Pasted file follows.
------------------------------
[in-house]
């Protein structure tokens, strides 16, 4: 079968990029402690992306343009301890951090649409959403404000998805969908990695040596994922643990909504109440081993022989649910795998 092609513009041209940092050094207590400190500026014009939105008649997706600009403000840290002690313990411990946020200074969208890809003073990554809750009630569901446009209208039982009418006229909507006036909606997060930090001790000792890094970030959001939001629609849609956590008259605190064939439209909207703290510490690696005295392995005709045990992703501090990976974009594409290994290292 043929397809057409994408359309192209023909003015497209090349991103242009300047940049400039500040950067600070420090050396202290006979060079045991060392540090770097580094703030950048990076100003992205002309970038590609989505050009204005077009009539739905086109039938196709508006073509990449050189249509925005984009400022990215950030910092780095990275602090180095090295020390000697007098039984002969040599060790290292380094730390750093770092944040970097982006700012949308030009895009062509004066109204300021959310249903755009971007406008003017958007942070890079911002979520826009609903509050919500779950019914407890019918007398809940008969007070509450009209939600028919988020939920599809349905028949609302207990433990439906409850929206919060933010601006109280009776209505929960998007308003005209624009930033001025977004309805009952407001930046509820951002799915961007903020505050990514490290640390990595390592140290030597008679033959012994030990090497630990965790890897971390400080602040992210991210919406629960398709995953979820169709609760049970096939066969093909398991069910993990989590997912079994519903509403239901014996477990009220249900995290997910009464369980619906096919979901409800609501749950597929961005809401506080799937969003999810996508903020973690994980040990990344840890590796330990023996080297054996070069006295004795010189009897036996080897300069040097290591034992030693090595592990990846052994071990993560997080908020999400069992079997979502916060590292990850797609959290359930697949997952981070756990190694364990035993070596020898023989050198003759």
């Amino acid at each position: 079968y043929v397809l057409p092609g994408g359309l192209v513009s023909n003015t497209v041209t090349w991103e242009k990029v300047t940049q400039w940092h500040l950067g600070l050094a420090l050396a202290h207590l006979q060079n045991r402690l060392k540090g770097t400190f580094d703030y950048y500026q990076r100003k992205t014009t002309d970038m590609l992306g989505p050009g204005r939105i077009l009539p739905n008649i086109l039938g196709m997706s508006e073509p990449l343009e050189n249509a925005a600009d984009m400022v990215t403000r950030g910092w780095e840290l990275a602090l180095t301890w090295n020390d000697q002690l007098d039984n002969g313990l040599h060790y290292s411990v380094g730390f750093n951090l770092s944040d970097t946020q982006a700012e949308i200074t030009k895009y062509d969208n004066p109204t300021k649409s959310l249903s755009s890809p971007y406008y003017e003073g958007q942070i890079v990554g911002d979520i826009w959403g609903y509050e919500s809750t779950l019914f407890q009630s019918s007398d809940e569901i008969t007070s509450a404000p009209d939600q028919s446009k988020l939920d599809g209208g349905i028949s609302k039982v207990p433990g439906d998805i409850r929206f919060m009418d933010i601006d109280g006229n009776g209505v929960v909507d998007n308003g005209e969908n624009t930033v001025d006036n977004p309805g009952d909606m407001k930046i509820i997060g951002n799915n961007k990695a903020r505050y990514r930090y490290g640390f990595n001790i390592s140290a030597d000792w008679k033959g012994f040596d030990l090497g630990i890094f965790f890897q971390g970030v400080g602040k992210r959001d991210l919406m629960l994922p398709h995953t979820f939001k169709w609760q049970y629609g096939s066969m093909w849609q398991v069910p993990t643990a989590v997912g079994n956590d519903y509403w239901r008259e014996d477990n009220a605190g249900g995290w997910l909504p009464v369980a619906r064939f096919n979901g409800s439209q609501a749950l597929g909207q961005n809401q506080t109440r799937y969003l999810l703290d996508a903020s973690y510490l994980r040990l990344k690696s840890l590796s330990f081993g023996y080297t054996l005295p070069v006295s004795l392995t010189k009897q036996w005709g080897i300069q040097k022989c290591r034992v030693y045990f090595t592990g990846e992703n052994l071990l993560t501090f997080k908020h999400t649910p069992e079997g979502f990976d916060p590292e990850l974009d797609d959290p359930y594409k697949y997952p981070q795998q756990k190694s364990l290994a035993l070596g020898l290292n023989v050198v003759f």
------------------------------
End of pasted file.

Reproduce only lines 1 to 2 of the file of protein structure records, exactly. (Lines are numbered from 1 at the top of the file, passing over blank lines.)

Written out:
[in-house]
């Protein structure tokens, strides 16, 4: 079968990029402690992306343009301890951090649409959403404000998805969908990695040596994922643990909504109440081993022989649910795998 092609513009041209940092050094207590400190500026014009939105008649997706600009403000840290002690313990411990946020200074969208890809003073990554809750009630569901446009209208039982009418006229909507006036909606997060930090001790000792890094970030959001939001629609849609956590008259605190064939439209909207703290510490690696005295392995005709045990992703501090990976974009594409290994290292 043929397809057409994408359309192209023909003015497209090349991103242009300047940049400039500040950067600070420090050396202290006979060079045991060392540090770097580094703030950048990076100003992205002309970038590609989505050009204005077009009539739905086109039938196709508006073509990449050189249509925005984009400022990215950030910092780095990275602090180095090295020390000697007098039984002969040599060790290292380094730390750093770092944040970097982006700012949308030009895009062509004066109204300021959310249903755009971007406008003017958007942070890079911002979520826009609903509050919500779950019914407890019918007398809940008969007070509450009209939600028919988020939920599809349905028949609302207990433990439906409850929206919060933010601006109280009776209505929960998007308003005209624009930033001025977004309805009952407001930046509820951002799915961007903020505050990514490290640390990595390592140290030597008679033959012994030990090497630990965790890897971390400080602040992210991210919406629960398709995953979820169709609760049970096939066969093909398991069910993990989590997912079994519903509403239901014996477990009220249900995290997910009464369980619906096919979901409800609501749950597929961005809401506080799937969003999810996508903020973690994980040990990344840890590796330990023996080297054996070069006295004795010189009897036996080897300069040097290591034992030693090595592990990846052994071990993560997080908020999400069992079997979502916060590292990850797609959290359930697949997952981070756990190694364990035993070596020898023989050198003759």